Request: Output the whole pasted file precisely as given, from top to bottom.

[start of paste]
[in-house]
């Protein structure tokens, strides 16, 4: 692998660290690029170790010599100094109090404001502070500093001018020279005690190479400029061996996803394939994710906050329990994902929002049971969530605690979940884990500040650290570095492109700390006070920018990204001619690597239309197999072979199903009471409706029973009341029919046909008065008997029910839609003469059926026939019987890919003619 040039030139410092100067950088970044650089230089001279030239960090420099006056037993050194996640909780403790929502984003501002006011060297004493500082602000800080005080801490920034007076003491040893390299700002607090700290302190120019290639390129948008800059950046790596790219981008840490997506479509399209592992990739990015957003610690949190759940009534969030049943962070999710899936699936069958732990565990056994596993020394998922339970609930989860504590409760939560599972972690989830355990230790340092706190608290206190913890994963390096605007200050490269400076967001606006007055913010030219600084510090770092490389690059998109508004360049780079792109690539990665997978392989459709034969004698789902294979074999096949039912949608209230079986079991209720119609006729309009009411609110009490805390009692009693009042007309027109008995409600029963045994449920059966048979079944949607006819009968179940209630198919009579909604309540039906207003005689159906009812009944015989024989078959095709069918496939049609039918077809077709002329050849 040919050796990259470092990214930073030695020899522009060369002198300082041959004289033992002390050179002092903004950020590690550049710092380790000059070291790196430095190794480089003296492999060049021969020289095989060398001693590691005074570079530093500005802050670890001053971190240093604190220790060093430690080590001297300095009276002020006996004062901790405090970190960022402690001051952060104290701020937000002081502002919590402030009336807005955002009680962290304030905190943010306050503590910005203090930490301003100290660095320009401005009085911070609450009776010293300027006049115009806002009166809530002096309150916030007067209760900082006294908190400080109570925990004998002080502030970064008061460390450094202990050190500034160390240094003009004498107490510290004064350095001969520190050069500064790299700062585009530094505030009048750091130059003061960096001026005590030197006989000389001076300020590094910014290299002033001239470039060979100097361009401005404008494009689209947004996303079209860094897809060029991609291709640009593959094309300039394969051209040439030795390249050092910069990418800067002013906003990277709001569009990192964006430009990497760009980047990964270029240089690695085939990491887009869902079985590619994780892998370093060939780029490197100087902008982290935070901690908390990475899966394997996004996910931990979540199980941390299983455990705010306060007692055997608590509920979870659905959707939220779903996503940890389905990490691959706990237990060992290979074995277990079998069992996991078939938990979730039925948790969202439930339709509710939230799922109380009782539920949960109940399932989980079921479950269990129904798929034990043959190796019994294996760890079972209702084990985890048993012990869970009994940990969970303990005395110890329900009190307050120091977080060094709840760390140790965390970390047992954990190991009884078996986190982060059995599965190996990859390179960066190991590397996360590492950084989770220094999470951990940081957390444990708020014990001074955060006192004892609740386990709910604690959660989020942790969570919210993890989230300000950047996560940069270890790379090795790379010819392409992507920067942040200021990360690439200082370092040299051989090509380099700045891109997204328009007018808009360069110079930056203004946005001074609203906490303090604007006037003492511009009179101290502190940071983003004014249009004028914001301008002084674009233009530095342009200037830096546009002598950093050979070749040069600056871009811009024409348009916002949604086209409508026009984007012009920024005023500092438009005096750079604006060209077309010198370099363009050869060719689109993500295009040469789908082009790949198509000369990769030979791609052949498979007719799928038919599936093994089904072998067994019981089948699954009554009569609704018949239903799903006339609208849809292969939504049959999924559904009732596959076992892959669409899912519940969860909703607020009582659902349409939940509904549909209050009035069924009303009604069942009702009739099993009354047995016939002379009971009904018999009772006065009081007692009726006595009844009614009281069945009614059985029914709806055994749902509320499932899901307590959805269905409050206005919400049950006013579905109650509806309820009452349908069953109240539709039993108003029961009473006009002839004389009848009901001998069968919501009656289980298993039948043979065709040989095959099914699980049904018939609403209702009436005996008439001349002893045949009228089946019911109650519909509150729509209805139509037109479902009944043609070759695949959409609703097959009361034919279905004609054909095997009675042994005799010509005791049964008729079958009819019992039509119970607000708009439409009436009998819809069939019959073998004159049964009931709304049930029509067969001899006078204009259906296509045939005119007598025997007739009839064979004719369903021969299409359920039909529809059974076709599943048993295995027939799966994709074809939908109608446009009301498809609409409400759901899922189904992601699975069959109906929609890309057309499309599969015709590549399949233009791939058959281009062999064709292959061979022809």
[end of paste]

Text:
[in-house]
């Protein structure tokens, strides 16, 4: 692998660290690029170790010599100094109090404001502070500093001018020279005690190479400029061996996803394939994710906050329990994902929002049971969530605690979940884990500040650290570095492109700390006070920018990204001619690597239309197999072979199903009471409706029973009341029919046909008065008997029910839609003469059926026939019987890919003619 040039030139410092100067950088970044650089230089001279030239960090420099006056037993050194996640909780403790929502984003501002006011060297004493500082602000800080005080801490920034007076003491040893390299700002607090700290302190120019290639390129948008800059950046790596790219981008840490997506479509399209592992990739990015957003610690949190759940009534969030049943962070999710899936699936069958732990565990056994596993020394998922339970609930989860504590409760939560599972972690989830355990230790340092706190608290206190913890994963390096605007200050490269400076967001606006007055913010030219600084510090770092490389690059998109508004360049780079792109690539990665997978392989459709034969004698789902294979074999096949039912949608209230079986079991209720119609006729309009009411609110009490805390009692009693009042007309027109008995409600029963045994449920059966048979079944949607006819009968179940209630198919009579909604309540039906207003005689159906009812009944015989024989078959095709069918496939049609039918077809077709002329050849 040919050796990259470092990214930073030695020899522009060369002198300082041959004289033992002390050179002092903004950020590690550049710092380790000059070291790196430095190794480089003296492999060049021969020289095989060398001693590691005074570079530093500005802050670890001053971190240093604190220790060093430690080590001297300095009276002020006996004062901790405090970190960022402690001051952060104290701020937000002081502002919590402030009336807005955002009680962290304030905190943010306050503590910005203090930490301003100290660095320009401005009085911070609450009776010293300027006049115009806002009166809530002096309150916030007067209760900082006294908190400080109570925990004998002080502030970064008061460390450094202990050190500034160390240094003009004498107490510290004064350095001969520190050069500064790299700062585009530094505030009048750091130059003061960096001026005590030197006989000389001076300020590094910014290299002033001239470039060979100097361009401005404008494009689209947004996303079209860094897809060029991609291709640009593959094309300039394969051209040439030795390249050092910069990418800067002013906003990277709001569009990192964006430009990497760009980047990964270029240089690695085939990491887009869902079985590619994780892998370093060939780029490197100087902008982290935070901690908390990475899966394997996004996910931990979540199980941390299983455990705010306060007692055997608590509920979870659905959707939220779903996503940890389905990490691959706990237990060992290979074995277990079998069992996991078939938990979730039925948790969202439930339709509710939230799922109380009782539920949960109940399932989980079921479950269990129904798929034990043959190796019994294996760890079972209702084990985890048993012990869970009994940990969970303990005395110890329900009190307050120091977080060094709840760390140790965390970390047992954990190991009884078996986190982060059995599965190996990859390179960066190991590397996360590492950084989770220094999470951990940081957390444990708020014990001074955060006192004892609740386990709910604690959660989020942790969570919210993890989230300000950047996560940069270890790379090795790379010819392409992507920067942040200021990360690439200082370092040299051989090509380099700045891109997204328009007018808009360069110079930056203004946005001074609203906490303090604007006037003492511009009179101290502190940071983003004014249009004028914001301008002084674009233009530095342009200037830096546009002598950093050979070749040069600056871009811009024409348009916002949604086209409508026009984007012009920024005023500092438009005096750079604006060209077309010198370099363009050869060719689109993500295009040469789908082009790949198509000369990769030979791609052949498979007719799928038919599936093994089904072998067994019981089948699954009554009569609704018949239903799903006339609208849809292969939504049959999924559904009732596959076992892959669409899912519940969860909703607020009582659902349409939940509904549909209050009035069924009303009604069942009702009739099993009354047995016939002379009971009904018999009772006065009081007692009726006595009844009614009281069945009614059985029914709806055994749902509320499932899901307590959805269905409050206005919400049950006013579905109650509806309820009452349908069953109240539709039993108003029961009473006009002839004389009848009901001998069968919501009656289980298993039948043979065709040989095959099914699980049904018939609403209702009436005996008439001349002893045949009228089946019911109650519909509150729509209805139509037109479902009944043609070759695949959409609703097959009361034919279905004609054909095997009675042994005799010509005791049964008729079958009819019992039509119970607000708009439409009436009998819809069939019959073998004159049964009931709304049930029509067969001899006078204009259906296509045939005119007598025997007739009839064979004719369903021969299409359920039909529809059974076709599943048993295995027939799966994709074809939908109608446009009301498809609409409400759901899922189904992601699975069959109906929609890309057309499309599969015709590549399949233009791939058959281009062999064709292959061979022809």